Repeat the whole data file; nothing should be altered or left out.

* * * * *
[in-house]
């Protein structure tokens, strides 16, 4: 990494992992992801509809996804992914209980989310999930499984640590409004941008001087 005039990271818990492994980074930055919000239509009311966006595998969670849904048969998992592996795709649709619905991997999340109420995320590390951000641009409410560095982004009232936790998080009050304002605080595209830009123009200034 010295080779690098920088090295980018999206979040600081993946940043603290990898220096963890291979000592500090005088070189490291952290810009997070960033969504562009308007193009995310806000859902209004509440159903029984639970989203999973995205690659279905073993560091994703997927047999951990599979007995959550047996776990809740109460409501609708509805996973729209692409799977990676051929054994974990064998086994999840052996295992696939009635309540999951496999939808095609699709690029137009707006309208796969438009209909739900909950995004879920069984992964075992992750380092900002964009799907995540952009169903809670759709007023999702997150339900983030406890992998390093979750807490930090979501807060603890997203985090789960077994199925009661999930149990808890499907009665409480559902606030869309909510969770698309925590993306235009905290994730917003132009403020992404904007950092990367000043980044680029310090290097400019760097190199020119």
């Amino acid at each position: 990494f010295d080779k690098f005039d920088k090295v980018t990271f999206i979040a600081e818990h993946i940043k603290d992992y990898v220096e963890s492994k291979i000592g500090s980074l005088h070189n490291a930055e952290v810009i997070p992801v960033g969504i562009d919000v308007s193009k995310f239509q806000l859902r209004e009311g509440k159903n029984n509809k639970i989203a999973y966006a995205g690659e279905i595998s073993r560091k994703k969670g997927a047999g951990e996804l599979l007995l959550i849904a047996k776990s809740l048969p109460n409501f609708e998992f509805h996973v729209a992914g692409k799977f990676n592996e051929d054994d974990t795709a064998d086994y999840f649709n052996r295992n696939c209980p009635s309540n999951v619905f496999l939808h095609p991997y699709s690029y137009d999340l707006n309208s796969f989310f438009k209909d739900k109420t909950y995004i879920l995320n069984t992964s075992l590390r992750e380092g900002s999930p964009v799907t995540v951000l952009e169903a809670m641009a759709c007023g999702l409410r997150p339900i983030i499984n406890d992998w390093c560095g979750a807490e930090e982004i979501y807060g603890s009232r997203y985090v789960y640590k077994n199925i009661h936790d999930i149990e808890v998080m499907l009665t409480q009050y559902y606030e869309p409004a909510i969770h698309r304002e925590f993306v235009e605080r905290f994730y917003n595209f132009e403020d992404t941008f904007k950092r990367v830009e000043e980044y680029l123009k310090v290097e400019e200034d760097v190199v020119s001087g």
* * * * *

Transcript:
[in-house]
């Protein structure tokens, strides 16, 4: 990494992992992801509809996804992914209980989310999930499984640590409004941008001087 005039990271818990492994980074930055919000239509009311966006595998969670849904048969998992592996795709649709619905991997999340109420995320590390951000641009409410560095982004009232936790998080009050304002605080595209830009123009200034 010295080779690098920088090295980018999206979040600081993946940043603290990898220096963890291979000592500090005088070189490291952290810009997070960033969504562009308007193009995310806000859902209004509440159903029984639970989203999973995205690659279905073993560091994703997927047999951990599979007995959550047996776990809740109460409501609708509805996973729209692409799977990676051929054994974990064998086994999840052996295992696939009635309540999951496999939808095609699709690029137009707006309208796969438009209909739900909950995004879920069984992964075992992750380092900002964009799907995540952009169903809670759709007023999702997150339900983030406890992998390093979750807490930090979501807060603890997203985090789960077994199925009661999930149990808890499907009665409480559902606030869309909510969770698309925590993306235009905290994730917003132009403020992404904007950092990367000043980044680029310090290097400019760097190199020119």
């Amino acid at each position: 990494f010295d080779k690098f005039d920088k090295v980018t990271f999206i979040a600081e818990h993946i940043k603290d992992y990898v220096e963890s492994k291979i000592g500090s980074l005088h070189n490291a930055e952290v810009i997070p992801v960033g969504i562009d919000v308007s193009k995310f239509q806000l859902r209004e009311g509440k159903n029984n509809k639970i989203a999973y966006a995205g690659e279905i595998s073993r560091k994703k969670g997927a047999g951990e996804l599979l007995l959550i849904a047996k776990s809740l048969p109460n409501f609708e998992f509805h996973v729209a992914g692409k799977f990676n592996e051929d054994d974990t795709a064998d086994y999840f649709n052996r295992n696939c209980p009635s309540n999951v619905f496999l939808h095609p991997y699709s690029y137009d999340l707006n309208s796969f989310f438009k209909d739900k109420t909950y995004i879920l995320n069984t992964s075992l590390r992750e380092g900002s999930p964009v799907t995540v951000l952009e169903a809670m641009a759709c007023g999702l409410r997150p339900i983030i499984n406890d992998w390093c560095g979750a807490e930090e982004i979501y807060g603890s009232r997203y985090v789960y640590k077994n199925i009661h936790d999930i149990e808890v998080m499907l009665t409480q009050y559902y606030e869309p409004a909510i969770h698309r304002e925590f993306v235009e605080r905290f994730y917003n595209f132009e403020d992404t941008f904007k950092r990367v830009e000043e980044y680029l123009k310090v290097e400019e200034d760097v190199v020119s001087g």